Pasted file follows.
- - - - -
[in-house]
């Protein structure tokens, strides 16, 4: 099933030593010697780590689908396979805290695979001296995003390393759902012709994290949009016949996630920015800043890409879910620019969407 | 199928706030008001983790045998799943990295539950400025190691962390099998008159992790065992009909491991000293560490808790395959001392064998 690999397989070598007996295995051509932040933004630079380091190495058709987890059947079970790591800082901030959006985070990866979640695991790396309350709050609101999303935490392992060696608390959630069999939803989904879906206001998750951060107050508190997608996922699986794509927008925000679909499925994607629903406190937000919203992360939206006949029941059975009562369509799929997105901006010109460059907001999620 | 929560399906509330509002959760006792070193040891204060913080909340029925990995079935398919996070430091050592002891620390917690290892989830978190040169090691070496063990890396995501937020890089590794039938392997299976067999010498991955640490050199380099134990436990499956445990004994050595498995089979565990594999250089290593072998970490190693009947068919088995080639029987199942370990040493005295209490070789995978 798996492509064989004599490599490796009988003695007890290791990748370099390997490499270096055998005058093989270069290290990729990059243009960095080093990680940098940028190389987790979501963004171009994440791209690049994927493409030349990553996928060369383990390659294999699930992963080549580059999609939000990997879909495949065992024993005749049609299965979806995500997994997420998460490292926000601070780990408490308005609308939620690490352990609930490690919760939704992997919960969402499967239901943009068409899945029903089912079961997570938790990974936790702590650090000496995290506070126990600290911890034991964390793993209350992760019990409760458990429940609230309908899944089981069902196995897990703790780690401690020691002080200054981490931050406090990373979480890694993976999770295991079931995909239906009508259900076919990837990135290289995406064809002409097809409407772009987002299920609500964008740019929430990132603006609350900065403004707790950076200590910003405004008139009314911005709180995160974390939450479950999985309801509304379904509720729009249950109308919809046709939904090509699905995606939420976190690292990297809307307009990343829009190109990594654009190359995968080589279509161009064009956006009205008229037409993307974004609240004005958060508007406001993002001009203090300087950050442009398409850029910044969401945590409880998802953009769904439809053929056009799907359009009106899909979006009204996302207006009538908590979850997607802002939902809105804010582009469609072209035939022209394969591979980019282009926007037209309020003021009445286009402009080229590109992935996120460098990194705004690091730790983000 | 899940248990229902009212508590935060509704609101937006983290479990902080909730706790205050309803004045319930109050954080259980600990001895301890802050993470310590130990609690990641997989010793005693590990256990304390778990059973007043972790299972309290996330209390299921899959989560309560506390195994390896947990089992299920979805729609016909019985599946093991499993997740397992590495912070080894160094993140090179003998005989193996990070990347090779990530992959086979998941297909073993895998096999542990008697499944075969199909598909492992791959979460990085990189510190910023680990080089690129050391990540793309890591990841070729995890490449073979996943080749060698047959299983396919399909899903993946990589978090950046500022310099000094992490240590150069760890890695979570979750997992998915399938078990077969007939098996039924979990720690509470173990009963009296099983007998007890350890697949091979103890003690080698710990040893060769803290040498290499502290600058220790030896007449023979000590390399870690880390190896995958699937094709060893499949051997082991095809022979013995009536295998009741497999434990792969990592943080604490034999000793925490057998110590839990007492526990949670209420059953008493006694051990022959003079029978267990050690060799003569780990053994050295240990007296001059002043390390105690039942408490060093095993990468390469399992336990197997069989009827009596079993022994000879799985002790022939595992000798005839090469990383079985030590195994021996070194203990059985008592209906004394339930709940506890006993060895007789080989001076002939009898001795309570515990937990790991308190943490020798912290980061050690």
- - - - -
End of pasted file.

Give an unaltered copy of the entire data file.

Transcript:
[in-house]
């Protein structure tokens, strides 16, 4: 099933030593010697780590689908396979805290695979001296995003390393759902012709994290949009016949996630920015800043890409879910620019969407 | 199928706030008001983790045998799943990295539950400025190691962390099998008159992790065992009909491991000293560490808790395959001392064998 690999397989070598007996295995051509932040933004630079380091190495058709987890059947079970790591800082901030959006985070990866979640695991790396309350709050609101999303935490392992060696608390959630069999939803989904879906206001998750951060107050508190997608996922699986794509927008925000679909499925994607629903406190937000919203992360939206006949029941059975009562369509799929997105901006010109460059907001999620 | 929560399906509330509002959760006792070193040891204060913080909340029925990995079935398919996070430091050592002891620390917690290892989830978190040169090691070496063990890396995501937020890089590794039938392997299976067999010498991955640490050199380099134990436990499956445990004994050595498995089979565990594999250089290593072998970490190693009947068919088995080639029987199942370990040493005295209490070789995978 798996492509064989004599490599490796009988003695007890290791990748370099390997490499270096055998005058093989270069290290990729990059243009960095080093990680940098940028190389987790979501963004171009994440791209690049994927493409030349990553996928060369383990390659294999699930992963080549580059999609939000990997879909495949065992024993005749049609299965979806995500997994997420998460490292926000601070780990408490308005609308939620690490352990609930490690919760939704992997919960969402499967239901943009068409899945029903089912079961997570938790990974936790702590650090000496995290506070126990600290911890034991964390793993209350992760019990409760458990429940609230309908899944089981069902196995897990703790780690401690020691002080200054981490931050406090990373979480890694993976999770295991079931995909239906009508259900076919990837990135290289995406064809002409097809409407772009987002299920609500964008740019929430990132603006609350900065403004707790950076200590910003405004008139009314911005709180995160974390939450479950999985309801509304379904509720729009249950109308919809046709939904090509699905995606939420976190690292990297809307307009990343829009190109990594654009190359995968080589279509161009064009956006009205008229037409993307974004609240004005958060508007406001993002001009203090300087950050442009398409850029910044969401945590409880998802953009769904439809053929056009799907359009009106899909979006009204996302207006009538908590979850997607802002939902809105804010582009469609072209035939022209394969591979980019282009926007037209309020003021009445286009402009080229590109992935996120460098990194705004690091730790983000 | 899940248990229902009212508590935060509704609101937006983290479990902080909730706790205050309803004045319930109050954080259980600990001895301890802050993470310590130990609690990641997989010793005693590990256990304390778990059973007043972790299972309290996330209390299921899959989560309560506390195994390896947990089992299920979805729609016909019985599946093991499993997740397992590495912070080894160094993140090179003998005989193996990070990347090779990530992959086979998941297909073993895998096999542990008697499944075969199909598909492992791959979460990085990189510190910023680990080089690129050391990540793309890591990841070729995890490449073979996943080749060698047959299983396919399909899903993946990589978090950046500022310099000094992490240590150069760890890695979570979750997992998915399938078990077969007939098996039924979990720690509470173990009963009296099983007998007890350890697949091979103890003690080698710990040893060769803290040498290499502290600058220790030896007449023979000590390399870690880390190896995958699937094709060893499949051997082991095809022979013995009536295998009741497999434990792969990592943080604490034999000793925490057998110590839990007492526990949670209420059953008493006694051990022959003079029978267990050690060799003569780990053994050295240990007296001059002043390390105690039942408490060093095993990468390469399992336990197997069989009827009596079993022994000879799985002790022939595992000798005839090469990383079985030590195994021996070194203990059985008592209906004394339930709940506890006993060895007789080989001076002939009898001795309570515990937990790991308190943490020798912290980061050690």